Lindsay Thompson-Miami Laundry Posing Vintage Pensive

Before You Watch Another Haul Video, Read This

In the age of social media, it’s inevitable to avoid the ever-growing surge of fashion influencers. Fashion, for many decades, has been very exclusive, specially curated for magazines or runways. Today, however, it’s a part of our everyday lives, and with apps such as YouTube and Instagram, just about anyone has the capability to become a part of it.

As we are aware, fashion is constantly changing. New trends in the form of color palettes, silhouettes, and patterns emerge each season. The difficult challenge, then, is keeping up with what’s in. Women have always been a target of this type of marketing, and it’s only growing worse.

In the past few years, the widely popular app YouTube has been breeding a consistent and alarming sea of “haul” content that poses a threat to a majority of adolescents and young women. Just type in “haul try on 2019” into the search bar and observe the vast amount of videos featuring women or men who have purchased hundreds to thousands of dollars in clothing.

Within this genre, users film clothing or accessories they received from either a single brand or a wide variety. Essentially, there is no label, and hauls range from Walmart all the way to luxury brands like Gucci. Regardless, I often hear YouTubers saying phrases like, “I really didn’t need this, but…” or “I got this in four colors” which enables a materialistic mindset toward clothing purchases.

As someone who loves fashion myself, I have indulged in plenty of these types of videos. Connecting with other people who love staying in style served as great inspiration for my own wardrobe. I mean, how could I complain about seeing an influencer trying on a product similar to something already in my closet? But more recently, after having spent so much time noting the culture surrounding hauls, I’ve come to realize how toxic this type of consumerism and materialism is. 

The concept of consumer capitalism isn’t new. Simply put, it’s the idea that consumers are manipulated into purchasing products through mass-marketing techniques. While fashion-focused YouTubers may not realize it, they continue this cycle by endlessly creating content pertaining to buying clothing and accessories. If an account is focusing on fashion alone, their entire channel is based around seasonal trends that grow expensive to keep up with.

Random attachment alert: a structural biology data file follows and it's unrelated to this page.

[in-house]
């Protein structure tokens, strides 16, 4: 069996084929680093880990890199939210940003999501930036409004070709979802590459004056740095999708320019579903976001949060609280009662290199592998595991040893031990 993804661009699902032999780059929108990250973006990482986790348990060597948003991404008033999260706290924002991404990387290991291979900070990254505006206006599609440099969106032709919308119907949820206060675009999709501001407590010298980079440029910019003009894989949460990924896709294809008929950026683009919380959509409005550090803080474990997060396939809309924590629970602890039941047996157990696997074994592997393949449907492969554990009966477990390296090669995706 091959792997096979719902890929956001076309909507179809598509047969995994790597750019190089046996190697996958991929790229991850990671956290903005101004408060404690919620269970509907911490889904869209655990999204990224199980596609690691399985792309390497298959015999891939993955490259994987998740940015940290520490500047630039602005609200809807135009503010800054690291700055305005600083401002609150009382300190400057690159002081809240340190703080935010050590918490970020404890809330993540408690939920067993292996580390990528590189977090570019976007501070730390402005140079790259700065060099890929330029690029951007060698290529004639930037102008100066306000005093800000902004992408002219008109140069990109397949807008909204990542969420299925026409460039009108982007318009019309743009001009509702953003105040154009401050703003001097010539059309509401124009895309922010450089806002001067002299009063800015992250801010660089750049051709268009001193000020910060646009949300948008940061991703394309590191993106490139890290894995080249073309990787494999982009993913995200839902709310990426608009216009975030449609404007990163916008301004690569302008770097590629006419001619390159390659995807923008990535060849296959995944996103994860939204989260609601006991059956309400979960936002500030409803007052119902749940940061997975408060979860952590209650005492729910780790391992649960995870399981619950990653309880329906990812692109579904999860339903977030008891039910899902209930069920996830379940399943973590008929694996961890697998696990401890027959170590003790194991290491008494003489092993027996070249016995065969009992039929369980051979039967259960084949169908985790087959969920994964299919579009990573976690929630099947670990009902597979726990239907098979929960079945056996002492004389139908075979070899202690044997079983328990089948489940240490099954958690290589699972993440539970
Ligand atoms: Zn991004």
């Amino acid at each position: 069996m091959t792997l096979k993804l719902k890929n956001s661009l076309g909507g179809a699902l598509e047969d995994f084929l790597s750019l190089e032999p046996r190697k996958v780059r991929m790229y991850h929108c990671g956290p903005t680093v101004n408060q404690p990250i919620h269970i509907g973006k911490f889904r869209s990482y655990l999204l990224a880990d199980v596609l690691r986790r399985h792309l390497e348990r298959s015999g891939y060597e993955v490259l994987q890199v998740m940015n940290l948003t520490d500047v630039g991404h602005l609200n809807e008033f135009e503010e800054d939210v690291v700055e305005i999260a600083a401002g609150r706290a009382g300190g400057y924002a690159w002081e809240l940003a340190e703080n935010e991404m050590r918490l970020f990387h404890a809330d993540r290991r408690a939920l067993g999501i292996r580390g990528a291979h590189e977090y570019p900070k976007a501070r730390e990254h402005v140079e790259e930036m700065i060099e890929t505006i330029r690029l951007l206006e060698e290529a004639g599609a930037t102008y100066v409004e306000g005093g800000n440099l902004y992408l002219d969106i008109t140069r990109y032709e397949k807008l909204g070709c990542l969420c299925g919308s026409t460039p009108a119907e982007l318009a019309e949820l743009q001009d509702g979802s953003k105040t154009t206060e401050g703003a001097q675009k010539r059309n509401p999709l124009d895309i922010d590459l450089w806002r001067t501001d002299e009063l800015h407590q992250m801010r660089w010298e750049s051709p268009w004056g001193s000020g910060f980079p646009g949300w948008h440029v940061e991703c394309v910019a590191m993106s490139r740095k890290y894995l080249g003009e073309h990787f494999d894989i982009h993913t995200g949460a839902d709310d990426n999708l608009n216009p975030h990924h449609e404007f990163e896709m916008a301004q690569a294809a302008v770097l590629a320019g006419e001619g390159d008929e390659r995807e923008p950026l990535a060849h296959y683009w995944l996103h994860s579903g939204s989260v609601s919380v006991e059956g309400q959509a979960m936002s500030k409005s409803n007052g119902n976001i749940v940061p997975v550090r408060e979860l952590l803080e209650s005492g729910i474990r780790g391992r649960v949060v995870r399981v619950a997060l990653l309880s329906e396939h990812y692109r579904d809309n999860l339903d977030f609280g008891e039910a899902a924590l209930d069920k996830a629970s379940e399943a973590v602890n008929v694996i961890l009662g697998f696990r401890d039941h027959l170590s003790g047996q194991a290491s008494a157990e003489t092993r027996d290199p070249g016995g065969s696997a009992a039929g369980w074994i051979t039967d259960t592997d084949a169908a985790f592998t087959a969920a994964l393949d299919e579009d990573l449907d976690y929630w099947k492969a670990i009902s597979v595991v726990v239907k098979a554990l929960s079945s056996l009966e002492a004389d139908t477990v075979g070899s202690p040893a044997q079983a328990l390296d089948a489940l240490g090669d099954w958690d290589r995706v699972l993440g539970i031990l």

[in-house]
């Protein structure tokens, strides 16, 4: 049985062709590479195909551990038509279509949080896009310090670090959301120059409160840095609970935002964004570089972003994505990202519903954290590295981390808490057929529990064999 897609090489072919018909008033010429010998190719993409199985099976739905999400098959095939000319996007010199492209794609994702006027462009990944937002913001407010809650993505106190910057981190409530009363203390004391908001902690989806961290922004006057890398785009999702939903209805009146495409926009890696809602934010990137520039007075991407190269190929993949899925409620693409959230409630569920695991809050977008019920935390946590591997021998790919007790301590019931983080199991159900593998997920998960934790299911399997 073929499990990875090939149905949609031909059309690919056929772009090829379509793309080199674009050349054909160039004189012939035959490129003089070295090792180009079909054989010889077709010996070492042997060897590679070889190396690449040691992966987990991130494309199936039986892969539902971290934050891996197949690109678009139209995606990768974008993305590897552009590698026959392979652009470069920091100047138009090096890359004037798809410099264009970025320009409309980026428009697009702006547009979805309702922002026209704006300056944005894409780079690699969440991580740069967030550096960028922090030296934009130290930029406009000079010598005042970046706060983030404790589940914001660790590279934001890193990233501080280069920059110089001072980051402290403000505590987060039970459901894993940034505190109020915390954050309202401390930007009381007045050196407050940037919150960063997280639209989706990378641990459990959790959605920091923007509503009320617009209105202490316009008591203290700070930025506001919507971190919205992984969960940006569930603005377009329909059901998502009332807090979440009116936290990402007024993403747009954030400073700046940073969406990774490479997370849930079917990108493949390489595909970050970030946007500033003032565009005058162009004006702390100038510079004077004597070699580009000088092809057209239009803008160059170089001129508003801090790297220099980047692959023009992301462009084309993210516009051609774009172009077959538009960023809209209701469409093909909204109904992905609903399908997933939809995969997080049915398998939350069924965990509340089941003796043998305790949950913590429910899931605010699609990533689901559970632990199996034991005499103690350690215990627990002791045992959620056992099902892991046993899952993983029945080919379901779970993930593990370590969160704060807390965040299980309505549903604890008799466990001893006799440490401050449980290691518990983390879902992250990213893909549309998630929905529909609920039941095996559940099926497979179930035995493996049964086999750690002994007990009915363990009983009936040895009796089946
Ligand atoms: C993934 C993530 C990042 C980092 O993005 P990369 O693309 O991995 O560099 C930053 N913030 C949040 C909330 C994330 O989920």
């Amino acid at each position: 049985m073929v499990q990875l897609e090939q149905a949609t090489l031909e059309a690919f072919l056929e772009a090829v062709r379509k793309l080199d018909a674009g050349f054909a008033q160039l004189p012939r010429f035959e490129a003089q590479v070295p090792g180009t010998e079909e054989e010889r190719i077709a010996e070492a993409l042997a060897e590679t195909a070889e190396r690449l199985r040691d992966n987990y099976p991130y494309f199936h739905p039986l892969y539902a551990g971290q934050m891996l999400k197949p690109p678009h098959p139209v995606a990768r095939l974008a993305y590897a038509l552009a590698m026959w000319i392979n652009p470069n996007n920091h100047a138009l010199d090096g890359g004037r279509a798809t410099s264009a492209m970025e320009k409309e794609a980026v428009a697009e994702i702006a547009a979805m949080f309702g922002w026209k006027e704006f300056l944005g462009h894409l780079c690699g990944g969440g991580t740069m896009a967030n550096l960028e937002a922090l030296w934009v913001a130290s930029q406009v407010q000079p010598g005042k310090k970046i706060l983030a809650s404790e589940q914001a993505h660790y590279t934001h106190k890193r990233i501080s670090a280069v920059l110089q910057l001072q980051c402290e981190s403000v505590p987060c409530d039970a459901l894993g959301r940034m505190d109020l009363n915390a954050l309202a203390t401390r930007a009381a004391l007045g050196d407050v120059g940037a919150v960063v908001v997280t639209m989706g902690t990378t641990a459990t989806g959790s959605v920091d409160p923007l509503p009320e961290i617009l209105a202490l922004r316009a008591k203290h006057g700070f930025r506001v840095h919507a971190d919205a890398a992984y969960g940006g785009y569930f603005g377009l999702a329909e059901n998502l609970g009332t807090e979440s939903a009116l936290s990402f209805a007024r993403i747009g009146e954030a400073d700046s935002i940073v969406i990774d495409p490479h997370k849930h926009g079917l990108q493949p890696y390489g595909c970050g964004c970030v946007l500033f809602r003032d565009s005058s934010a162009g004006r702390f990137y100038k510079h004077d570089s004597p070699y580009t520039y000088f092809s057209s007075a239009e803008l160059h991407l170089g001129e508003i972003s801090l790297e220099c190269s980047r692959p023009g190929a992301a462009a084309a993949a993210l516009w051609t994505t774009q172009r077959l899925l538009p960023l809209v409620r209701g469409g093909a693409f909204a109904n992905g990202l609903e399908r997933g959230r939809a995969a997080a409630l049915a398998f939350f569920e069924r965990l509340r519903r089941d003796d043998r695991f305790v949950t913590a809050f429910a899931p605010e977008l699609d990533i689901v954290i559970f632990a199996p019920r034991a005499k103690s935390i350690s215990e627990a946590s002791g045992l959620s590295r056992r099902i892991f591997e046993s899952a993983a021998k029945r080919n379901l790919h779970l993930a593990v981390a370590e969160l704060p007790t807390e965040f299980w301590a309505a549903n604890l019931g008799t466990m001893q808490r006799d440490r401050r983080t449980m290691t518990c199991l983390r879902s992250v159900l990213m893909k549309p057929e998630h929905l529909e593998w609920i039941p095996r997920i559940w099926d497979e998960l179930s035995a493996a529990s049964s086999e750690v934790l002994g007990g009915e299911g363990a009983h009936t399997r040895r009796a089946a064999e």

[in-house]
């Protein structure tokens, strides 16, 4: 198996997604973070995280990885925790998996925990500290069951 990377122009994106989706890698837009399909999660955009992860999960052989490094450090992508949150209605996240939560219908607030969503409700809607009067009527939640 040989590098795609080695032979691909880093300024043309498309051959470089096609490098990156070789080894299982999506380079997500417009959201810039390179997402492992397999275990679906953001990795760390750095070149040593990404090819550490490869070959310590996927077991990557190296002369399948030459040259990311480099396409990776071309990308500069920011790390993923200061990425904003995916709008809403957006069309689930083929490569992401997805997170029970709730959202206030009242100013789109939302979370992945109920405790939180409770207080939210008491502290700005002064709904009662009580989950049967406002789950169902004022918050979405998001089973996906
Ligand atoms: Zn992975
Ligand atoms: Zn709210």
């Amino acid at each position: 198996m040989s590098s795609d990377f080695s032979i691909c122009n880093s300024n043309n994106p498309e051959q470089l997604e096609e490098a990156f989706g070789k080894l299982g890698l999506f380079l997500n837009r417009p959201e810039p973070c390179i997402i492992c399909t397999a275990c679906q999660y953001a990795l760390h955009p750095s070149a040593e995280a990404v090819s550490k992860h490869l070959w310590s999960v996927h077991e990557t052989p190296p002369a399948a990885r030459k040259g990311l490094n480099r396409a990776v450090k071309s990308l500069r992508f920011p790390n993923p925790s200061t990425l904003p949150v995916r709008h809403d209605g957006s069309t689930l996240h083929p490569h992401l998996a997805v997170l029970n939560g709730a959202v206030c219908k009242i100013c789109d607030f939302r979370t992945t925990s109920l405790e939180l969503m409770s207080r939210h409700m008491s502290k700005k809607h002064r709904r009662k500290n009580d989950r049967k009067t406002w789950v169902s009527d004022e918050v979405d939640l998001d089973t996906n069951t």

For viewers, the addictive desire to stay up to date and purchase more products is incredibly harmful. The largest demographic for YouTube specifically is young men or women aged 13 to 30. Haul videos create an idea that it’s okay for young people to overspend every few months just for trends that will soon no longer be relevant. There are hardly enough videos on the app about saving money versus outright disposing it on goods.

However, the issue of endless spending is not just an issue with YouTube - it’s a cultural issue - and one that young people have been victim to for decades. According to Girlboss, last year millennials spent “an estimated total of $200 billion” and women spent “an overwhelming majority of that amount: $170 billion”. 

In order to not become a stereotypical shopaholic, there are a few things to keep in mind. While advertisements subconsciously deceive users into thinking they need to purchase a product, remember that it isn’t always necessary to spend. Don’t feel the need just because a favorite influencer has purchased hundreds of dollars from a certain brand. 

Appreciate what’s already in your current wardrobe. If you are invested in trends, consider creating a capsule wardrobe. Have an arsenal of timeless pieces, and buy smaller trendy accessories so you can tie in something trendy without overbuying many pieces that won’t be worn in a few seasons. 

The most important piece is understanding limits financially and breaking the psychological mold that what influencers are doing is the same action needed for your life. 

At the end of the day, haul videos promote fast fashion and a negative craving toward materialism. The truth is watching them only validates spending more. In order to combat the addictive cycle avoid it altogether. Your conscience and bank account will appreciate it.